NiceThings in Davao: Crocodile Park & More

Day 4:

Seeing as this was the last day in my Davao birthday vacay, we made sure to make the most of it. Good thing we took the last flight out.

First stop: Museo Dabawenyo

Patintera and I are big fans of art so we squeezed in a visit to Museo Dabawenyo into our last remaining hours in the city.

patintera at museo dabawenyo davao

Patintera taking a snap at Museo Dabawenyo

We weren’t allowed to take photos except for this one painting by the staircase:

museo dabawenyo davao

This painting depicts the three peoples who make up Davao: Muslim, Christian, and Lumad.

We learned that the name Davao came from three names: The Tagabawa called it “Dabo”, the Giangan called it “Dawaw”, while the Obo called it “Davah”. Combining all names, settlers began calling the place “Davao”.

How to get there:

Like most places in Davao, if you’re not a local, it’s best to ride a cab. Most cabbies are nice. In fact, we noticed a significant decline in our encounter with ill-mannered people while we were there. The small percentage of a-holes we came across were staff in our hotel (rhymes with barnacle). Dabawenyos are nice, helpful, and all-around good guys. Thumbs up!

Travel Tips:

Museo Dabawenyo is located in Poblacion District, a few blocks away from the Davao City Hall and St. Peter’s Church. You might want to swing by those two places as well when you’re in the area.

philippine flag in davao plaza

The Philippine flag is flying freely in Mindanao. Let’s keep it that way.

From Museo Dabawenyo, we headed back to the hotel for our check-out. We left our luggage with the concierge before going off to Crocodile Park.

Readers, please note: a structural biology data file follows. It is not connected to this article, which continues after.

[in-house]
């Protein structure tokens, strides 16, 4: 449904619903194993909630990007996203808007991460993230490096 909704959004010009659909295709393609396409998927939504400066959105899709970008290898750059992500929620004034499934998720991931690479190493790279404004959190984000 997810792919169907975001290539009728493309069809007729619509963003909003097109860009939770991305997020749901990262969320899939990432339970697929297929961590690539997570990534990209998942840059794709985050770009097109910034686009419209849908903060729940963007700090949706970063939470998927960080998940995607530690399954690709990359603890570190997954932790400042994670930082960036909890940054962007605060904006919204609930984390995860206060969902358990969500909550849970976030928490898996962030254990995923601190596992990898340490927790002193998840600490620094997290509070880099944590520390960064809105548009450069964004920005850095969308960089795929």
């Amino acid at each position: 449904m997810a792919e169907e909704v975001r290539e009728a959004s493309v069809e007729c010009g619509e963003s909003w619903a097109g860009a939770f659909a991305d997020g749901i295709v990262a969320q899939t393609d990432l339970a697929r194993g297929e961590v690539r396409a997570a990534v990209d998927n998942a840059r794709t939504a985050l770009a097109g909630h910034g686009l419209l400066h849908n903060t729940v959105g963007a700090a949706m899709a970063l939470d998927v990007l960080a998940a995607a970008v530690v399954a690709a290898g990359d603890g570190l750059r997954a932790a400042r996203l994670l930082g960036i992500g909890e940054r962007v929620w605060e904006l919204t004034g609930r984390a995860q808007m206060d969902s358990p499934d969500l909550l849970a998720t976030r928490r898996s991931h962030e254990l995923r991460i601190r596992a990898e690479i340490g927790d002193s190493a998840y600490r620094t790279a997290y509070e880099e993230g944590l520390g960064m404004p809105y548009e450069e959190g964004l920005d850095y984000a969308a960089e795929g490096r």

Crocodile Park

We were having second thoughts about going to Crocodile Park since we’re not big fans of motorcycles and we kept reading online that the only way to get there was on a habal-habal.

Well, good thing I refuse to leave anything to chance so on our way back to the hotel, I asked the cabbie about public transportation to Crocodile Park. And guess what? You can take a cab to and from Crocodile Park without breaking the bank. You don’t need to contract a cab to wait for you, stretching your budget beyond limits nor do you have to take the dreadful motorcycle if you’re penny-pinching. You can easily take a cab from the Crocodile Park as you would from a mall. Habal-habal myth busted!

Entrance fee to the Crocodile Park is P200, which also includes entrance to Tribu K’Mindanawan and Butterfly House.

The first thing you see when you enter is the skeleton of a really big crocodile.

crocodile park davao

Crocodile parts at Crocodile Park

Not too far from it is the actual giant crocodile. Patintera wasn’t all convinced it’s still alive since it didn’t move at all while we were there. But I’m pretty sure it’s still breathing. I think?

giant crocodile at crocodile park davao

A ginormous crocodile at the Crocodile Park

The smaller crocodiles were a bit more limber.

crocs at crocodile park davao

These crocodiles like the swamp.

Like the Philippine Eagle Center, which wasn’t all about eagles, the Crocodile Park isn’t all about crocs. It’s home to a pretty interesting collection of creatures.

If you’re gutsy, you can have a close encounter of the third kind with a White-bellied Sea Eagle. Of course, touching is prohibited. And with those sharp talons, you’d be smart to keep your hands to yourself.

white breasted sea eagle crocodile park davao

White-bellied Sea Eagle up close

This gorgeous bird was a bit of a snob.

gorgeous bird crocodile park

Not sure what this bird is called but she’s pretty.

When you see it…

bird at davao crocodile park davao

Another beautiful bird at the Crocodile Park

I think this one’s just a parakeet but the colors are pretty so she gets a spot here:

love bird at crocodile park davao

Gorgeous colors

We stopped by the souvenir shop to get some pasalubong but they didn’t have sealed stock of the shirt I wanted to get for my sister so they pointed me to Tribu K’Mindanawan where the bigger shop is located.